TOPEKA, Kan. (KSNW) — The Kansas budget took another hit in the month of June, once again falling short of revenue projections. One of the side effects of the shortfall will impact schools in the state.
Kansas is withholding its June payment to schools of $75 million by a week in order to keep the budget in the black
The state missed its June 2016 revenue projections by more than $34.5 million. Overall in June, the state expected to bring in more than $609.9 million in tax revenue. Instead, it reported tax revenue of $575.4 million.
For fiscal year 2016, the state expected to collect more than $5.6 billion. Total revenues for the fiscal year amounted to about $5.5 billion, or more than $107.3 million less than revenue projections.
While the state has withheld payments to Kansas schools in the past due to cash flow issues, the June payment withholding amount is greater than originally predicted.
“It’s unusual that we increased the amount at the end of the year,” said Deputy Education Commissioner Dale Dennis.
Dennis says the extra amount will help replenish the deficit that was created in June.
“That was the number chosen by the budget division in order to accommodate the general fund cash flow.”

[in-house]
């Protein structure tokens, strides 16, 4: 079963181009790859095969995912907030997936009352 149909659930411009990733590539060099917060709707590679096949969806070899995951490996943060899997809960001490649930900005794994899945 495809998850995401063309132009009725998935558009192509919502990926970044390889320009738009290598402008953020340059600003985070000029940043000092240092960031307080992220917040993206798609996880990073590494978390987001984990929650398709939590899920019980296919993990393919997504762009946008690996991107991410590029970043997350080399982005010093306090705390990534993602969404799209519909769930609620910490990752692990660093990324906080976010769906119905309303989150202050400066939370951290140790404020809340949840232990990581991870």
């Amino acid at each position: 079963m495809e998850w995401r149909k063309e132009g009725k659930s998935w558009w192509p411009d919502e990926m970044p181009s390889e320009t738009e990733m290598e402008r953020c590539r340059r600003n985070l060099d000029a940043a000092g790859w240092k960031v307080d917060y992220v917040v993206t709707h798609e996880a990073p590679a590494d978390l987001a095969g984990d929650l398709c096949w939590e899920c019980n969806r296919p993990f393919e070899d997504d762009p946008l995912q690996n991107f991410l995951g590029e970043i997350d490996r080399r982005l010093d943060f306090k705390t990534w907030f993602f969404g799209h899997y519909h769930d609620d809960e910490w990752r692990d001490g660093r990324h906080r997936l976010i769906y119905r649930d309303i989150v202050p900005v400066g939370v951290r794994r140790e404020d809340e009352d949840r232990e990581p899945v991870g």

The $75 million amount reflects a budget deficit of $45 million combined with the state’s falling short of June revenue predictions by more than $30 million. In addition, a total of $23.6 million will come from the Department of Transportation, the Department of Corrections and unspent money from the Kansas State Department of Education.
The June payments will be made on July 7, but the school districts will record the payments as having been made in June.
Many school district in the state are getting frustrated with coming up with creative ways to find funding. USD 259 is having to again dip into its reserve fund in order to keep building running for the week.
“Do what we need to do or do what we can do through the reserves,” said school board President Betty Arnold. “Is it going to create a problem? Yeah. But we’ve had problems, I think that’s common place anymore.”
Meanwhile, State Senator Michael O’Donnell agrees funding issues like delayed payments need to be solved.
“We have services that need funding, and I’m just not sure if the governor or the people around the governor are really focusing on that,” said O’Donnell.
The state first started delaying school payments more than a decade ago.